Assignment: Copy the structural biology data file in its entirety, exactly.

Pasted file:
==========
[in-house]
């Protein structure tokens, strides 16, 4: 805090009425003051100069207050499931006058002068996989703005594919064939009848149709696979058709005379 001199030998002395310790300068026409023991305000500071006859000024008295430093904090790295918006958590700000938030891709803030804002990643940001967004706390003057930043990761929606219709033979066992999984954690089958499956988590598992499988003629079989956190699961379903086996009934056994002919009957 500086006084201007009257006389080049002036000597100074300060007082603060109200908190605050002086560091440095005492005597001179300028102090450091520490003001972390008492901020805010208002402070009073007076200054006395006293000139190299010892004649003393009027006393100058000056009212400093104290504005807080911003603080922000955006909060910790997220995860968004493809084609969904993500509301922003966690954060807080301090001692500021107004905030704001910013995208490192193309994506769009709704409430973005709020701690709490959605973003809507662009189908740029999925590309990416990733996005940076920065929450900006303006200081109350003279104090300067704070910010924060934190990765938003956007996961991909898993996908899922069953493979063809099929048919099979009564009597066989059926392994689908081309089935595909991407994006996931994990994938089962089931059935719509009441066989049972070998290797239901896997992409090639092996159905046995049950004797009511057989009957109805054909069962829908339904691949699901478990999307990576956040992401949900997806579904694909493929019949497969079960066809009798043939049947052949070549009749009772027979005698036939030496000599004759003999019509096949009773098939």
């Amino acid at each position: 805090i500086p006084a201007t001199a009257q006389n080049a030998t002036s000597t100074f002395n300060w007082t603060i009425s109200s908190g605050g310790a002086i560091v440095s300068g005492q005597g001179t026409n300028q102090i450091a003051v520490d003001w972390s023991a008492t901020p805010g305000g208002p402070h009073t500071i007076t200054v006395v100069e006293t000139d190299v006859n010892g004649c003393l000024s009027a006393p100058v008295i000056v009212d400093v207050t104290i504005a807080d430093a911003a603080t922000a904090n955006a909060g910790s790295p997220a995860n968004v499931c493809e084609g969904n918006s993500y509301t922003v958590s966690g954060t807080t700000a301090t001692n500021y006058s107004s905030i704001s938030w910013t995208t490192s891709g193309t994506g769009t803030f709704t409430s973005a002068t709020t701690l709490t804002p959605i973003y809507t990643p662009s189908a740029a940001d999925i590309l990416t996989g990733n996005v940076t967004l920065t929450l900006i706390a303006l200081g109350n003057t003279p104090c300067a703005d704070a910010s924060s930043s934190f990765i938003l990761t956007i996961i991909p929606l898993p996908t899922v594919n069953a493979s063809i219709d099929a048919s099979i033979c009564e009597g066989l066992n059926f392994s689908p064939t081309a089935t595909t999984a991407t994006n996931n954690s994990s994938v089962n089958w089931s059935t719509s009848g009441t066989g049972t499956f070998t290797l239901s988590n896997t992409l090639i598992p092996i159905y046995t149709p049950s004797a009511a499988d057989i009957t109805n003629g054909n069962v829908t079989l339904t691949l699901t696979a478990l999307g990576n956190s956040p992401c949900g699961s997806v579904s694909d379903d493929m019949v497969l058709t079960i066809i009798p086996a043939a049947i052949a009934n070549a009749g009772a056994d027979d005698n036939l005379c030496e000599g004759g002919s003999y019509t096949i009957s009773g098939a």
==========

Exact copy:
[in-house]
């Protein structure tokens, strides 16, 4: 805090009425003051100069207050499931006058002068996989703005594919064939009848149709696979058709005379 001199030998002395310790300068026409023991305000500071006859000024008295430093904090790295918006958590700000938030891709803030804002990643940001967004706390003057930043990761929606219709033979066992999984954690089958499956988590598992499988003629079989956190699961379903086996009934056994002919009957 500086006084201007009257006389080049002036000597100074300060007082603060109200908190605050002086560091440095005492005597001179300028102090450091520490003001972390008492901020805010208002402070009073007076200054006395006293000139190299010892004649003393009027006393100058000056009212400093104290504005807080911003603080922000955006909060910790997220995860968004493809084609969904993500509301922003966690954060807080301090001692500021107004905030704001910013995208490192193309994506769009709704409430973005709020701690709490959605973003809507662009189908740029999925590309990416990733996005940076920065929450900006303006200081109350003279104090300067704070910010924060934190990765938003956007996961991909898993996908899922069953493979063809099929048919099979009564009597066989059926392994689908081309089935595909991407994006996931994990994938089962089931059935719509009441066989049972070998290797239901896997992409090639092996159905046995049950004797009511057989009957109805054909069962829908339904691949699901478990999307990576956040992401949900997806579904694909493929019949497969079960066809009798043939049947052949070549009749009772027979005698036939030496000599004759003999019509096949009773098939």
């Amino acid at each position: 805090i500086p006084a201007t001199a009257q006389n080049a030998t002036s000597t100074f002395n300060w007082t603060i009425s109200s908190g605050g310790a002086i560091v440095s300068g005492q005597g001179t026409n300028q102090i450091a003051v520490d003001w972390s023991a008492t901020p805010g305000g208002p402070h009073t500071i007076t200054v006395v100069e006293t000139d190299v006859n010892g004649c003393l000024s009027a006393p100058v008295i000056v009212d400093v207050t104290i504005a807080d430093a911003a603080t922000a904090n955006a909060g910790s790295p997220a995860n968004v499931c493809e084609g969904n918006s993500y509301t922003v958590s966690g954060t807080t700000a301090t001692n500021y006058s107004s905030i704001s938030w910013t995208t490192s891709g193309t994506g769009t803030f709704t409430s973005a002068t709020t701690l709490t804002p959605i973003y809507t990643p662009s189908a740029a940001d999925i590309l990416t996989g990733n996005v940076t967004l920065t929450l900006i706390a303006l200081g109350n003057t003279p104090c300067a703005d704070a910010s924060s930043s934190f990765i938003l990761t956007i996961i991909p929606l898993p996908t899922v594919n069953a493979s063809i219709d099929a048919s099979i033979c009564e009597g066989l066992n059926f392994s689908p064939t081309a089935t595909t999984a991407t994006n996931n954690s994990s994938v089962n089958w089931s059935t719509s009848g009441t066989g049972t499956f070998t290797l239901s988590n896997t992409l090639i598992p092996i159905y046995t149709p049950s004797a009511a499988d057989i009957t109805n003629g054909n069962v829908t079989l339904t691949l699901t696979a478990l999307g990576n956190s956040p992401c949900g699961s997806v579904s694909d379903d493929m019949v497969l058709t079960i066809i009798p086996a043939a049947i052949a009934n070549a009749g009772a056994d027979d005698n036939l005379c030496e000599g004759g002919s003999y019509t096949i009957s009773g098939a």